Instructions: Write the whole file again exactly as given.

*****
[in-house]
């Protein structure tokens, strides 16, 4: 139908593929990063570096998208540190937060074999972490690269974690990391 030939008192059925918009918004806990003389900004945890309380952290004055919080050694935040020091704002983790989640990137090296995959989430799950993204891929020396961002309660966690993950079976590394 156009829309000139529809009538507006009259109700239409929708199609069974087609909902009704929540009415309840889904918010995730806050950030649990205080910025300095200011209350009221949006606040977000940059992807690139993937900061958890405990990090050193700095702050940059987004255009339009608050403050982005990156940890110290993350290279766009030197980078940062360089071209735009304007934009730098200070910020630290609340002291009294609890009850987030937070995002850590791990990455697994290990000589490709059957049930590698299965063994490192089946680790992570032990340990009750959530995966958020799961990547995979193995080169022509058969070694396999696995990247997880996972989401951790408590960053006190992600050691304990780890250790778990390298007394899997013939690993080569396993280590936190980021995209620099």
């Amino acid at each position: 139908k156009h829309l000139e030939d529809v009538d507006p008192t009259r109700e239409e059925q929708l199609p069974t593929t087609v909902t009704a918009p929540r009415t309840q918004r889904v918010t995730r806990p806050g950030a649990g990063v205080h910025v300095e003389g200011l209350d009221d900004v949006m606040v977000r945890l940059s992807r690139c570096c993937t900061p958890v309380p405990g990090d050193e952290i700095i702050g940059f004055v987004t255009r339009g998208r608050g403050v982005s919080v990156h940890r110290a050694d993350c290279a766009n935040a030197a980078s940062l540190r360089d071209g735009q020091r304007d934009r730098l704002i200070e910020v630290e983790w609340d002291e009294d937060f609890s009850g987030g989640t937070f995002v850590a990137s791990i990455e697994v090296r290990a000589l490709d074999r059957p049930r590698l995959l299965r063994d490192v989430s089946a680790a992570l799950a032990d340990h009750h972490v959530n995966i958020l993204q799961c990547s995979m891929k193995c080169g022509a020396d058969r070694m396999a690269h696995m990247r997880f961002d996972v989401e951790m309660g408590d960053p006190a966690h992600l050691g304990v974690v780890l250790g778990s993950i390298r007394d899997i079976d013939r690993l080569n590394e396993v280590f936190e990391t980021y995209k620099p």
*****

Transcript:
[in-house]
């Protein structure tokens, strides 16, 4: 139908593929990063570096998208540190937060074999972490690269974690990391 030939008192059925918009918004806990003389900004945890309380952290004055919080050694935040020091704002983790989640990137090296995959989430799950993204891929020396961002309660966690993950079976590394 156009829309000139529809009538507006009259109700239409929708199609069974087609909902009704929540009415309840889904918010995730806050950030649990205080910025300095200011209350009221949006606040977000940059992807690139993937900061958890405990990090050193700095702050940059987004255009339009608050403050982005990156940890110290993350290279766009030197980078940062360089071209735009304007934009730098200070910020630290609340002291009294609890009850987030937070995002850590791990990455697994290990000589490709059957049930590698299965063994490192089946680790992570032990340990009750959530995966958020799961990547995979193995080169022509058969070694396999696995990247997880996972989401951790408590960053006190992600050691304990780890250790778990390298007394899997013939690993080569396993280590936190980021995209620099």
């Amino acid at each position: 139908k156009h829309l000139e030939d529809v009538d507006p008192t009259r109700e239409e059925q929708l199609p069974t593929t087609v909902t009704a918009p929540r009415t309840q918004r889904v918010t995730r806990p806050g950030a649990g990063v205080h910025v300095e003389g200011l209350d009221d900004v949006m606040v977000r945890l940059s992807r690139c570096c993937t900061p958890v309380p405990g990090d050193e952290i700095i702050g940059f004055v987004t255009r339009g998208r608050g403050v982005s919080v990156h940890r110290a050694d993350c290279a766009n935040a030197a980078s940062l540190r360089d071209g735009q020091r304007d934009r730098l704002i200070e910020v630290e983790w609340d002291e009294d937060f609890s009850g987030g989640t937070f995002v850590a990137s791990i990455e697994v090296r290990a000589l490709d074999r059957p049930r590698l995959l299965r063994d490192v989430s089946a680790a992570l799950a032990d340990h009750h972490v959530n995966i958020l993204q799961c990547s995979m891929k193995c080169g022509a020396d058969r070694m396999a690269h696995m990247r997880f961002d996972v989401e951790m309660g408590d960053p006190a966690h992600l050691g304990v974690v780890l250790g778990s993950i390298r007394d899997i079976d013939r690993l080569n590394e396993v280590f936190e990391t980021y995209k620099p």